Teaching Matters’ authors show how to use measurement in a helpful way when approaching Common Core
Learning Forward's Journal of Staff Development is featuring an article co-authored by members of Teaching Matters’ staff and an independent researcher. The piece presents a systematic way to use assessments and serve student interests.
Well-designed and implemented assessments are feedback tools for teachers that let them know where their lessons are succeeding or not, and what might need to be modified in their instruction. Getting it right is a critical component of responding effectively to Common Core challenges, and giving students the best learning opportunity.
An “assessment” does not necessarily mean a test. For example, teachers routinely assess homework and in-class performance. “Assessment is not the enemy,” said Lynette Guastaferro, Teaching Matters’ Executive Director. “The key is to make sure that teachers are doing it correctly, with support.”
Teaching Matters has experience on the ground showing the value of collaboration in effective assessment. Its WritingMatters program has employed a joint assessment methodology, and student performance has increased. The process involves scoring, “norming,” and “calibrating” student work, meaning that teachers make sure that their assessments conform to an agreed standard.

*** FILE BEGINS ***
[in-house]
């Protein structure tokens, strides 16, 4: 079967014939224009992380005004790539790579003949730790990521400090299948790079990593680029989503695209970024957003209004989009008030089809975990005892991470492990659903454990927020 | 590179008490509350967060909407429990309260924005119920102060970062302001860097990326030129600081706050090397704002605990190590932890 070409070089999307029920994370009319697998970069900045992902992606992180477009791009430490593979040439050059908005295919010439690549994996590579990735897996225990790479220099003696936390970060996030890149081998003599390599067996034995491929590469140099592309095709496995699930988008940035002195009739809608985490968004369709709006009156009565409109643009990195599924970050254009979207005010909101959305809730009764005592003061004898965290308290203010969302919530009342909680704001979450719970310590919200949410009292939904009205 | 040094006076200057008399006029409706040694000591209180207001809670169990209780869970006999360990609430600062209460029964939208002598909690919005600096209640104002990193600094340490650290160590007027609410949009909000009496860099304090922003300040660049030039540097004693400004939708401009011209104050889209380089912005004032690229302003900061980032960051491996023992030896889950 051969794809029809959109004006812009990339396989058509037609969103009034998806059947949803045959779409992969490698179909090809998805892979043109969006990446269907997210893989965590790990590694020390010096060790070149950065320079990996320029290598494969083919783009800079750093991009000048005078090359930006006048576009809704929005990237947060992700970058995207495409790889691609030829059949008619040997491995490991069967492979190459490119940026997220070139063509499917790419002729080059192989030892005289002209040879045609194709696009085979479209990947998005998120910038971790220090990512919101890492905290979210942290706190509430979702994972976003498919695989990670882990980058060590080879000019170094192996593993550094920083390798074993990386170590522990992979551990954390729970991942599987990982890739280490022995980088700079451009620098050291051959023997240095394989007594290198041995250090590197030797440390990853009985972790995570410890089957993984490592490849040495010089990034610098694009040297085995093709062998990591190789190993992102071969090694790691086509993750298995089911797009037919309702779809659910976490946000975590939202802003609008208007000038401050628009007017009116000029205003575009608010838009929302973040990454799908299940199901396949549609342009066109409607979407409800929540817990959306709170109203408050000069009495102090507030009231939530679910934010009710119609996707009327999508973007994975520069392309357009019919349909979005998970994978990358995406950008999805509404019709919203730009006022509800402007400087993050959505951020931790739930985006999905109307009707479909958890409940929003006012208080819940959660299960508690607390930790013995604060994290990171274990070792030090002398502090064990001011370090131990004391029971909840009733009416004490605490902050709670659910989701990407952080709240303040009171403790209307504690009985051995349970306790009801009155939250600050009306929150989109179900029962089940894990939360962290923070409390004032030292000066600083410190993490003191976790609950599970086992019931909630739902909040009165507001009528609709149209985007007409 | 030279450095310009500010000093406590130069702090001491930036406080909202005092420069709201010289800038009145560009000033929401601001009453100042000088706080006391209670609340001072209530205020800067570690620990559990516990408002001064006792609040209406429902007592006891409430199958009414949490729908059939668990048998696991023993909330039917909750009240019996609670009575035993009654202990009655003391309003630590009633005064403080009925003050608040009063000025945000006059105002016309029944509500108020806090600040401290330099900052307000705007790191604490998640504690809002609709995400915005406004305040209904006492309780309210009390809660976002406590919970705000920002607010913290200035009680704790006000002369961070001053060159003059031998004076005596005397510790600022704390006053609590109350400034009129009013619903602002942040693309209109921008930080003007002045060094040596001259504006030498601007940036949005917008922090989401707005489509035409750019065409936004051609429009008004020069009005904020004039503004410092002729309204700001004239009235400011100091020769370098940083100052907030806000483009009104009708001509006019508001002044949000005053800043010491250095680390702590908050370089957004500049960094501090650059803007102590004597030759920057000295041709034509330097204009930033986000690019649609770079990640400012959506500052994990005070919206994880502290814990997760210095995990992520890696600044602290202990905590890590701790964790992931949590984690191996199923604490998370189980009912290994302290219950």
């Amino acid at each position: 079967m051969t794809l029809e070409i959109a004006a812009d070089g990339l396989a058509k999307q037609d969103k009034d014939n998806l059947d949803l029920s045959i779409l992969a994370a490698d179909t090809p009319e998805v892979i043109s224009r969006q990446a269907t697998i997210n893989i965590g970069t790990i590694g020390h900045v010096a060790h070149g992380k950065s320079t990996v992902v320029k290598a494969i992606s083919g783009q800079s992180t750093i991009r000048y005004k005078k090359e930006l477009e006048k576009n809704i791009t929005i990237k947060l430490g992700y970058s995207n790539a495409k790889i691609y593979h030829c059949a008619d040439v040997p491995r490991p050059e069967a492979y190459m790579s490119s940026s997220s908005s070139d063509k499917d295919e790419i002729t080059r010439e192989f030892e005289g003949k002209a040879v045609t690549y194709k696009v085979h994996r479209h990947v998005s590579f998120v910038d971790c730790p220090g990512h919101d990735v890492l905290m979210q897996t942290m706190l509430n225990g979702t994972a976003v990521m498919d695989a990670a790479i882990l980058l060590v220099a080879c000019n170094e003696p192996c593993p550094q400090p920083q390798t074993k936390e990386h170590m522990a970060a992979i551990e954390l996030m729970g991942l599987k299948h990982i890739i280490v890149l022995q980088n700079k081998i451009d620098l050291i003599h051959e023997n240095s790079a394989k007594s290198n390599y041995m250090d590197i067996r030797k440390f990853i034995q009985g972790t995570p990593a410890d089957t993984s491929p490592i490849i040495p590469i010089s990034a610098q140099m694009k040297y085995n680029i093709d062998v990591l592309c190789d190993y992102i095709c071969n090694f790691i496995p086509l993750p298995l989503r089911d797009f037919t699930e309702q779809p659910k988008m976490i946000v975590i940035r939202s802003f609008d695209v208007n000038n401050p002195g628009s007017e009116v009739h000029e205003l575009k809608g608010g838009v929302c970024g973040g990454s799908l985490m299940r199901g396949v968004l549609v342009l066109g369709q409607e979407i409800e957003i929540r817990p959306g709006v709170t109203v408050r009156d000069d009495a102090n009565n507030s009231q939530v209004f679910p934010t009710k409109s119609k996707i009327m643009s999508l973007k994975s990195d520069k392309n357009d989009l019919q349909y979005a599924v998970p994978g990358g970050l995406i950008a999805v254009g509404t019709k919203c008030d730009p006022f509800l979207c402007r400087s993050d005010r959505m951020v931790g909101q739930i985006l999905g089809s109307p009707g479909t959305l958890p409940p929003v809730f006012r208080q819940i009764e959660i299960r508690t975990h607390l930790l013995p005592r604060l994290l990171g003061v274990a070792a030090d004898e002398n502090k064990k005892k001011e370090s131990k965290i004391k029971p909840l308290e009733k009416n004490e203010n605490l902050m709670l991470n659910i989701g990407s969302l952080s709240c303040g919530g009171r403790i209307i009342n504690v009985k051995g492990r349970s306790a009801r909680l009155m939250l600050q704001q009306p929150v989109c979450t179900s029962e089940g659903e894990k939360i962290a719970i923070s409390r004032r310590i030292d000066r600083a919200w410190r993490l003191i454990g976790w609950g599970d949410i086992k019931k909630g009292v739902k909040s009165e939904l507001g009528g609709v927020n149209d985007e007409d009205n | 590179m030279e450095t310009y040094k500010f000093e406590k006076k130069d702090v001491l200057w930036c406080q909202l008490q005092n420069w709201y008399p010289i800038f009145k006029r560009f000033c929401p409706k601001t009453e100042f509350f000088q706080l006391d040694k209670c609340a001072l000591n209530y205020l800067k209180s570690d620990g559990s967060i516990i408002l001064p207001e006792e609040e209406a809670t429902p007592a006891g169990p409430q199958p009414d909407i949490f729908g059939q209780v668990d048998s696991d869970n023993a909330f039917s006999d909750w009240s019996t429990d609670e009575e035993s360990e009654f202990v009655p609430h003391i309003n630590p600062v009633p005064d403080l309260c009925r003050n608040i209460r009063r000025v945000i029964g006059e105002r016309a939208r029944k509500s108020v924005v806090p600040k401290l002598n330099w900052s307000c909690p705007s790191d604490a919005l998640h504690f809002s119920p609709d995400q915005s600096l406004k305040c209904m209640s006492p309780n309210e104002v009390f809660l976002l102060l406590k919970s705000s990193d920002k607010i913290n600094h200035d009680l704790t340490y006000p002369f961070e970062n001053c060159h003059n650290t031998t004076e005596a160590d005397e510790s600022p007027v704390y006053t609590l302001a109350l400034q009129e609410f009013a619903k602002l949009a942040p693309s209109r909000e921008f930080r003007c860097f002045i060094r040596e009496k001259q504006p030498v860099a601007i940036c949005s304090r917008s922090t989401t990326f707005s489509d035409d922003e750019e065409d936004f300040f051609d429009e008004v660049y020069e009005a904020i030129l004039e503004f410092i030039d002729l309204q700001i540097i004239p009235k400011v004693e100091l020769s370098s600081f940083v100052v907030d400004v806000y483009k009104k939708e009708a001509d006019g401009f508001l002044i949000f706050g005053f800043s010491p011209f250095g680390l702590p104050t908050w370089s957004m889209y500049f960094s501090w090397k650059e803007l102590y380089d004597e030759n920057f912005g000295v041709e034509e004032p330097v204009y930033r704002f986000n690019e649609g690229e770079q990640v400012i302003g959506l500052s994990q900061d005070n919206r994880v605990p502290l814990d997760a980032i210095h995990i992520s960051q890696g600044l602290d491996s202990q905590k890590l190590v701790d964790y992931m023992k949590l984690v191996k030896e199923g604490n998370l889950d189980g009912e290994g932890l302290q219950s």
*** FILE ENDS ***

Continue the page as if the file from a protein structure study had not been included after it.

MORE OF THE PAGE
“When we introduced the coaching component and focused on helping teachers use assessments to inform practice, we saw student scores rise,” said Naomi Cooperman, Director of Program Design at Teaching Matters. “We are happy to share what we’ve learned, especially at this crucial time, and we’re honored by Learning Forward’s decision to feature our article in their Common Core issue.”
“Reading, Writing, and Rubrics,” authored by Naomi Cooperman, Senior Consultant Libby Baker, and independent researcher Barbara Storandt, is in this month’s issue of Learning Forward’s journal available at: http://www.learningforward.org/docs/default-source/jsd-august-2013/baker344.pdf